Red Hat Enterprise Linux 7 tested

In-Place Upgrades

For LTS systems, continuity during upgrades is a factor that seems secondary at first glance. Many companies have synchronized the life cycle of their hardware with the software, so that a gradual transition is the rule after the typical five years when the old hardware is out of warranty. In addition to purchasing new hardware, admins will also immediately complete the OS upgrade.

Basically, the cycle works well if you are well prepared. If a company wants to update before the hardware warranty expires, however, the approach has restrictions. Ubuntu supports an update between LTS versions out the box, and Red Hat also had an equivalent function. It was always cumbersome, somewhat buggy, and often did more harm than good. RHEL 7 aims to fix this: A dedicated "In-place upgrade wizard" facilitates the ugprade from RHEL 6 to 7.

The prerequisite for this feature is that the admin previously used RHEL 6.5. Only then is a corresponding package available; it gives you an overview of the process. Along with details of which changes will happen automatically, the report also lists changes that admins have to do themselves.

Local Install Media

Red Hat has set a stiff target for competitors to beat in terms of deployment automation: Anaconda and Kickstart are generally viewed as robust and highly functional tools. In RHEL 7, you can also use them to create a modified boot medium for installing the system. Instead of using the standard medium, you then build your own custom installation CD or USB stick.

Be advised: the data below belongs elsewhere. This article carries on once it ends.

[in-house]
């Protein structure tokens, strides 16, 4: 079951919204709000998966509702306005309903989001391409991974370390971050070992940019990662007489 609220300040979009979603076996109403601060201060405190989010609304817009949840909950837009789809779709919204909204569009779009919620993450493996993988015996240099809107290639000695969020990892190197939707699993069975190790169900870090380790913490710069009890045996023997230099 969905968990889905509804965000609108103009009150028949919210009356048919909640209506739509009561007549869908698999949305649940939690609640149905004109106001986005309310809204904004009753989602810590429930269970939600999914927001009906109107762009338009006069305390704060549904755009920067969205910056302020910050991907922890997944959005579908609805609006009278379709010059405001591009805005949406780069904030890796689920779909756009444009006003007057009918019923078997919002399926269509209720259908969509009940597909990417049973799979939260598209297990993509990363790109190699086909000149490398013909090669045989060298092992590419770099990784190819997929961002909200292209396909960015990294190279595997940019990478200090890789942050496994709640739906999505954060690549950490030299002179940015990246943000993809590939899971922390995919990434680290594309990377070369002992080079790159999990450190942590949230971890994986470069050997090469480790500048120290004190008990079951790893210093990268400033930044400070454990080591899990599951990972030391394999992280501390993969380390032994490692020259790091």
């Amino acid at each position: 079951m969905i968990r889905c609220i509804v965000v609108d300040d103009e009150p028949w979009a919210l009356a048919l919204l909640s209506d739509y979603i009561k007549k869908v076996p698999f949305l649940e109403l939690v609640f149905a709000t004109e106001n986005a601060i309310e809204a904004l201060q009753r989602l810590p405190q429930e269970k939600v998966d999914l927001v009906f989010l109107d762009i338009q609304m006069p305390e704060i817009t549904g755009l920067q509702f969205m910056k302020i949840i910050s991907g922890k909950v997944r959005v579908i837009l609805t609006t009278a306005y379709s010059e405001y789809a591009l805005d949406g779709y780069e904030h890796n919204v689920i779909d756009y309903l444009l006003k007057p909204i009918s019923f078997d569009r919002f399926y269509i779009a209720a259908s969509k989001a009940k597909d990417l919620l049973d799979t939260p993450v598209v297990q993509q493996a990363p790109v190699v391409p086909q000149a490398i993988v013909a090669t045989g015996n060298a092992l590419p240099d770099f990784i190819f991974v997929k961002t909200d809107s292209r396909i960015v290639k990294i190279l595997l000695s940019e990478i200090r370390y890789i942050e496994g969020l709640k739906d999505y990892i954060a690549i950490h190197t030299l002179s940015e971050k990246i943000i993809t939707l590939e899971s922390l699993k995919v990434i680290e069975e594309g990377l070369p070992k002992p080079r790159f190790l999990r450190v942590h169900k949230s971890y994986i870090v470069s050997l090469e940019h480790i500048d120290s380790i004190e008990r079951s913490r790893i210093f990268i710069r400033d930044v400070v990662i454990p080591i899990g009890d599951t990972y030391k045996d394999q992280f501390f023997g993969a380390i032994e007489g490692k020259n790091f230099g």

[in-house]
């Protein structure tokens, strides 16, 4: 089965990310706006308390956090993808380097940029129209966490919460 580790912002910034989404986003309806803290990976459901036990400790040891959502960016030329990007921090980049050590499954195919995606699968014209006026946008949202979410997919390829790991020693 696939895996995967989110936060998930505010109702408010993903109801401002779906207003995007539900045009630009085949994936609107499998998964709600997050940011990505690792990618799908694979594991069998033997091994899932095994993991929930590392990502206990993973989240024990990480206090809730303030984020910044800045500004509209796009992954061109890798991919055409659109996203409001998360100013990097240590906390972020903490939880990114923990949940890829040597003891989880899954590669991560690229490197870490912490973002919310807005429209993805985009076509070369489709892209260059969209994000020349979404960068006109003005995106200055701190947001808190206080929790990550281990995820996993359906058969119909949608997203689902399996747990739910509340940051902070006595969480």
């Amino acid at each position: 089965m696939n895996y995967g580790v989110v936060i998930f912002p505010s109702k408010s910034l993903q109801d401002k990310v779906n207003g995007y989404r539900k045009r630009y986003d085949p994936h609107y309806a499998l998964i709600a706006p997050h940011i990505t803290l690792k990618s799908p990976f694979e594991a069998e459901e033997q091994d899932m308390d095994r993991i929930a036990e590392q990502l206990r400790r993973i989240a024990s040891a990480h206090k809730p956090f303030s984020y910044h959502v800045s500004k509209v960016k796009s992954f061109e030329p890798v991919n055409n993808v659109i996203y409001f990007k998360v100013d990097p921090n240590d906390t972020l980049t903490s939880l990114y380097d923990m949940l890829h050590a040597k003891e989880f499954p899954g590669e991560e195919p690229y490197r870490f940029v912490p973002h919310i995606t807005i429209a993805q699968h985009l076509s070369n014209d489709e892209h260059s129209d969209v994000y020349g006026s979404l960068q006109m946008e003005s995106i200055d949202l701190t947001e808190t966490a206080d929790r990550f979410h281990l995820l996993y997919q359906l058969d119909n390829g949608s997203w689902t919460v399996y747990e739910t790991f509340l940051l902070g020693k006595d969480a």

The modified settings are immediately deployed on new systems after installation in the local setup. Basically, the function is a middle ground between bare-metal deployment tools like Cobbler [7], Foreman [8], and Chef [9] and manual configuration after the install. The advantage of modified installation media is obvious: Admins can use their own setups without needing to install a separate service for the purpose.

Red Hat Enterprise Linux 7 is the first version of RHEL officially to use the successor to the legacy SysV init system: systemd. Very few other software components have caused so much fuss in the FLOSS community since their inception. All distributions also agree basically that the old SysV init system looks very outdated and needs to be replaced by a contemporary tool.

Ubuntu and Red Hat originally moved forward with different approaches: Ubuntu's Upstart was finished quickly and made its way into Ubuntu 12.04 more than two years ago. Red Hat wanted to replace the init system with a central hub for system administration  – that is, a control center that centrally manages important services and parameters. The implementation, systemd, has now found its way into RHEL via different versions of Fedora.

First Enterprise Distribution with systemd

RHEL 7 is the first enterprise release to include systemd [10], a modern replacement for the classic init daemon-starting daemon. Systemd is already standard on many community-based Linux distros, and the migration into the enterprise space seems inevitable. Ubuntu patron Mark Shuttleworth recently announced an end to Ubuntu's work on Upstart as an init alternative, opting instead for systemd as the new standard in future versions of Ubuntu. SUSE will also turn to systemd with SLES 12.

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